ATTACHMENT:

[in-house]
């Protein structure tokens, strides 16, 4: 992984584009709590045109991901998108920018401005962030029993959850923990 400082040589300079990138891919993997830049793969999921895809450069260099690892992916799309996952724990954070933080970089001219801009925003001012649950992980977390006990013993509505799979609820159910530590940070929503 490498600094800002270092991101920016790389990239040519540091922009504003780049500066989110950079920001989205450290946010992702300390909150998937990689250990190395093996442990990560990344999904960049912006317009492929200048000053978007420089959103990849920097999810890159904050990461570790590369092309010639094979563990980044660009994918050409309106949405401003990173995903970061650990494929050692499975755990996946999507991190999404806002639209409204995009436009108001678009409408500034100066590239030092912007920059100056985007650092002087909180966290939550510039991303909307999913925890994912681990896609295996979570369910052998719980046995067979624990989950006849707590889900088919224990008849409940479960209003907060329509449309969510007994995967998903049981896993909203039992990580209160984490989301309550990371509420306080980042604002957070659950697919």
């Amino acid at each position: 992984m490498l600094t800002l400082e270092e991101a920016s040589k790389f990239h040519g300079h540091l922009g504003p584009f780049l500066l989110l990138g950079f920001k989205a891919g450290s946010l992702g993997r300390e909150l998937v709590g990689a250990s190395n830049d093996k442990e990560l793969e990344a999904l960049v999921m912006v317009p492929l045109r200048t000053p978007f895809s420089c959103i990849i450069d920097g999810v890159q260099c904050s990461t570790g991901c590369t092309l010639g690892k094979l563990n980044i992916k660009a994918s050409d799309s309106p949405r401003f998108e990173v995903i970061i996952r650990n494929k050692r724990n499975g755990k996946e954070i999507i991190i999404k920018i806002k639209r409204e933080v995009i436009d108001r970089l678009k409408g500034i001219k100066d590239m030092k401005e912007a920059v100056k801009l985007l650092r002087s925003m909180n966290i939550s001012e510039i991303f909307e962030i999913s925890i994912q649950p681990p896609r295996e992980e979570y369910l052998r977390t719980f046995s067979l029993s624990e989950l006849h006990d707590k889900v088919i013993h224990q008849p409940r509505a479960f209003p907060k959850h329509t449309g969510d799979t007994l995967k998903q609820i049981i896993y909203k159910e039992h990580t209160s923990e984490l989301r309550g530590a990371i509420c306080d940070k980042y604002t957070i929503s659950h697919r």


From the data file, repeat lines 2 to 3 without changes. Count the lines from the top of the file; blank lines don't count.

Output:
């Protein structure tokens, strides 16, 4: 992984584009709590045109991901998108920018401005962030029993959850923990 400082040589300079990138891919993997830049793969999921895809450069260099690892992916799309996952724990954070933080970089001219801009925003001012649950992980977390006990013993509505799979609820159910530590940070929503 490498600094800002270092991101920016790389990239040519540091922009504003780049500066989110950079920001989205450290946010992702300390909150998937990689250990190395093996442990990560990344999904960049912006317009492929200048000053978007420089959103990849920097999810890159904050990461570790590369092309010639094979563990980044660009994918050409309106949405401003990173995903970061650990494929050692499975755990996946999507991190999404806002639209409204995009436009108001678009409408500034100066590239030092912007920059100056985007650092002087909180966290939550510039991303909307999913925890994912681990896609295996979570369910052998719980046995067979624990989950006849707590889900088919224990008849409940479960209003907060329509449309969510007994995967998903049981896993909203039992990580209160984490989301309550990371509420306080980042604002957070659950697919």
């Amino acid at each position: 992984m490498l600094t800002l400082e270092e991101a920016s040589k790389f990239h040519g300079h540091l922009g504003p584009f780049l500066l989110l990138g950079f920001k989205a891919g450290s946010l992702g993997r300390e909150l998937v709590g990689a250990s190395n830049d093996k442990e990560l793969e990344a999904l960049v999921m912006v317009p492929l045109r200048t000053p978007f895809s420089c959103i990849i450069d920097g999810v890159q260099c904050s990461t570790g991901c590369t092309l010639g690892k094979l563990n980044i992916k660009a994918s050409d799309s309106p949405r401003f998108e990173v995903i970061i996952r650990n494929k050692r724990n499975g755990k996946e954070i999507i991190i999404k920018i806002k639209r409204e933080v995009i436009d108001r970089l678009k409408g500034i001219k100066d590239m030092k401005e912007a920059v100056k801009l985007l650092r002087s925003m909180n966290i939550s001012e510039i991303f909307e962030i999913s925890i994912q649950p681990p896609r295996e992980e979570y369910l052998r977390t719980f046995s067979l029993s624990e989950l006849h006990d707590k889900v088919i013993h224990q008849p409940r509505a479960f209003p907060k959850h329509t449309g969510d799979t007994l995967k998903q609820i049981i896993y909203k159910e039992h990580t209160s923990e984490l989301r309550g530590a990371i509420c306080d940070k980042y604002t957070i929503s659950h697919r």